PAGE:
The latest Communications Commission of Kenya (CCK) quarterly report confirms that competition in mobile phone services is getting tougher.

The cost of voice calls within mobile networks has dropped, but only Zain Kenya has made any serious effort to lower the cost to its subscribers for calling across networks.

As a result, the average cost of voice calls in the mobile phone industry is still too high. The reason is simple: It makes little business sense to allow your hard-earned subscribers to pay less for calling your rival’s numbers if you cannot recoup the expected revenue loss. The mobile phone industry is heading into a difficult period as regards revenues.

News that South Africa-based cellular network operator MTN Group is courting Econet Wireless Kenya, the recently launched fourth mobile service operator, shows that for new entrants, snapping up subscribers alone — an expensive exercise at a time of low revenues — is no guarantee of survival, without the injection of additional capital.

The industry is an expensive one to invest in due to high fixed costs. Making matters worse is the fact that average revenues per user (ARPU) have been falling for years. In fact, ARPU fell by 12.46 per cent in the last quarter alone, as the low income groups accounted for the highest number of new subscriptions.

Price War

For new players, partnerships with richer rivals may be the best choice, or in some cases, the only one going forward.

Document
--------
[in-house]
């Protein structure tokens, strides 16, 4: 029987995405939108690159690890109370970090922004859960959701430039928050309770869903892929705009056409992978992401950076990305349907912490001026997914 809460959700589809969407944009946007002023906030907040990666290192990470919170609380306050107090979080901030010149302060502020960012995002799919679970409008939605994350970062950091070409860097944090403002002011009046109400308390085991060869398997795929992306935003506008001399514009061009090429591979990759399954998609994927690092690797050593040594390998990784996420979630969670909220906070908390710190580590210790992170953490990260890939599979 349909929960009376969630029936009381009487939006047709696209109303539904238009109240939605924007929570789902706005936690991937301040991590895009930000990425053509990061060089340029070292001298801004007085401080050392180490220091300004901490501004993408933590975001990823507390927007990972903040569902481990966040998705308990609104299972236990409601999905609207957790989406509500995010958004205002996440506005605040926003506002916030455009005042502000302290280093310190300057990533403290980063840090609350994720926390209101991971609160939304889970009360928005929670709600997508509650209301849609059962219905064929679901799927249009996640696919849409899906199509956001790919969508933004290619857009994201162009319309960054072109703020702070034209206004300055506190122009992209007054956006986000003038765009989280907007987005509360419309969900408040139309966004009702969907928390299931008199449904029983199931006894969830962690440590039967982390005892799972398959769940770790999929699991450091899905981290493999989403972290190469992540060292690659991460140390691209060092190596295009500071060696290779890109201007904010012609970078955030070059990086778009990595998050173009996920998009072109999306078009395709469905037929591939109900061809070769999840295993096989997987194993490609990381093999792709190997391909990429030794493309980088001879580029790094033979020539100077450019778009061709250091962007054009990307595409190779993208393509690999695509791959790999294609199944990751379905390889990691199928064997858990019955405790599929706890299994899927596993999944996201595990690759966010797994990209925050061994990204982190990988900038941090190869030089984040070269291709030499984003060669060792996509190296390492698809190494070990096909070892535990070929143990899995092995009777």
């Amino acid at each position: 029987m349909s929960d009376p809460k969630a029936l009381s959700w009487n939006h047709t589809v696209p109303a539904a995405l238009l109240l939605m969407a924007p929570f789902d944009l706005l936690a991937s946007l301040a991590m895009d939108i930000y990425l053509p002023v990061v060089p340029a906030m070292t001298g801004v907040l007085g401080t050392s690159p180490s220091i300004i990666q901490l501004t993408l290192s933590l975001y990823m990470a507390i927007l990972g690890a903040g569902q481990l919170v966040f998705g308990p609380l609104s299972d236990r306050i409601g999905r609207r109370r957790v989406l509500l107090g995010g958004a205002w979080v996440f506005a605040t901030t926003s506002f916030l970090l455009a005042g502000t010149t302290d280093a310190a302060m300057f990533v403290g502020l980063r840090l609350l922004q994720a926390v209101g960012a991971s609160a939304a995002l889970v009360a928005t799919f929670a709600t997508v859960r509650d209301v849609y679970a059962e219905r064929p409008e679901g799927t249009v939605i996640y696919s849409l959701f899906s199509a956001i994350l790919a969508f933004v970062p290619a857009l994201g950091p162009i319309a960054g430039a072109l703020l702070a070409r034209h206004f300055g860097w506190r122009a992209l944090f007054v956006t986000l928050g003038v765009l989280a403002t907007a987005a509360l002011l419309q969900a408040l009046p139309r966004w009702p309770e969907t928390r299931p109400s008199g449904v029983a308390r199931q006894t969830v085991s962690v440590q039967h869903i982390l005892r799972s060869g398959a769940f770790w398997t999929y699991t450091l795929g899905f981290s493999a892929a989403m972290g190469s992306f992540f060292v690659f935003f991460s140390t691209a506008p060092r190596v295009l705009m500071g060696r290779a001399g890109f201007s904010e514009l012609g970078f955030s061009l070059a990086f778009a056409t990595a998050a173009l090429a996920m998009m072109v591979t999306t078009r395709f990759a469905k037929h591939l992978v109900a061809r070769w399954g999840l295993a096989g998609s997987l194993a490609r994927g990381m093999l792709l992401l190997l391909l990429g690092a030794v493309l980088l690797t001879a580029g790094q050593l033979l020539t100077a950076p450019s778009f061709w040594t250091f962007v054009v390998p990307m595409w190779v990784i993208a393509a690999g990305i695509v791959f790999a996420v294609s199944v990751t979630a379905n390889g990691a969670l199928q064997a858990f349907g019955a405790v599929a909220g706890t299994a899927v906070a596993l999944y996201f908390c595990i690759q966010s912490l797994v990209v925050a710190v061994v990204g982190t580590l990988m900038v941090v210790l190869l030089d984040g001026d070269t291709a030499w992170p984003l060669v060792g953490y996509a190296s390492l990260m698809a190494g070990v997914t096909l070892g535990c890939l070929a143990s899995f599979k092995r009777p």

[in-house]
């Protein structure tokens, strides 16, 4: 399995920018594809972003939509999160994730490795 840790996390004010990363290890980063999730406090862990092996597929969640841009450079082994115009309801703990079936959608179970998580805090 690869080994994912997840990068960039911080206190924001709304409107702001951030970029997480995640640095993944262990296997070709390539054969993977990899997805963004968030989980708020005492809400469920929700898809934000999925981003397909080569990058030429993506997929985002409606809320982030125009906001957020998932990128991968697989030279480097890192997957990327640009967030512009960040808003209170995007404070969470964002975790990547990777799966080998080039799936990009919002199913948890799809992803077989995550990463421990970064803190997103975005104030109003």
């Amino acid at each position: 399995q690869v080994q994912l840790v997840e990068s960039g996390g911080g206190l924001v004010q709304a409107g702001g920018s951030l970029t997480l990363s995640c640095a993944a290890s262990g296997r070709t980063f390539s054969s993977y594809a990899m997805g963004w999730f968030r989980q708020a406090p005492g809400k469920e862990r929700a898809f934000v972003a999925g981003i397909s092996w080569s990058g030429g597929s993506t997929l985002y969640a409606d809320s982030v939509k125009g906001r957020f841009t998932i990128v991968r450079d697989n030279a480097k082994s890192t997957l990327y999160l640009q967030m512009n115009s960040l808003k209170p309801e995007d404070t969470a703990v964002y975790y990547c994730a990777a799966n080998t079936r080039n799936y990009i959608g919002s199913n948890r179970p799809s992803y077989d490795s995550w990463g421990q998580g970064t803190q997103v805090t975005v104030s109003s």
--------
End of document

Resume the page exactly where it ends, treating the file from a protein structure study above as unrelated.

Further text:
The price war that has played out in the industry may soon end because, in real terms, it adds little to the bottom line of any mobile phone service provider.

However, it helped push mobile subscription by 11.9 per cent to 16.2 million by December last year. But mobile penetration nationwide is still low at 43.6 per cent of the population, according to the CCK report.

As the price war intensified, SMS traffic dropped by 43 per cent between September and December, while voice call minutes increased due to the lower tariffs offered by Telkom Orange, Zain Kenya and Safaricom.

What is even more interesting is the growth in VoIP (Voice over Internet Protocol) traffic. Incoming and outgoing VoIP minutes rose by 2,314 and 93 per cent respective between September and December last year.

That shows that new revenue streams are linked to the Internet. Mobile phone companies now have to get their corporate clients to spend more on Internet linked services, if they wish to grow revenue.

Why corporate? Because these are the big spenders, and account for most of the money mobile firms make every year.

This is where the coming marine-based fibre optic cables that are expected to be operational by end of June, will play a big role.

Because of low speeds, uptake of Internet-based data and voice services was largely static. However, with the landing of the cables sometime this year, this will be a thing of the past, as the mobile firms will now be able to migrate promising services to the more efficient link.

This could lead to an increase in relevant local content for mobile Internet. By the end of last year, Internet and data services generated nearly Sh2.5 billion and Sh5.1 billion respectively. Investment in data also rose to 917 million, from 416 million.

The benefits of competition are, therefore, fairly obvious. Safaricom and Zain Kenya were pushed to increase their network, coverage due to the entry of Telkom Orange and Econet.

Encourage Investment

Kenya now has East Africa’s largest mobile phone coverage with 83 per cent of the poulation now within range of mobile services. Which is why CCK should encourage more investment in the industry to keep the pressure on the big players.

Anyone doubting the benefit of giving the population more choice in services need only consider what has happened since the exit of GTV from the local pay-TV market. The major player left, a virtual monopoly, plans to raise charges for its premium service from next month.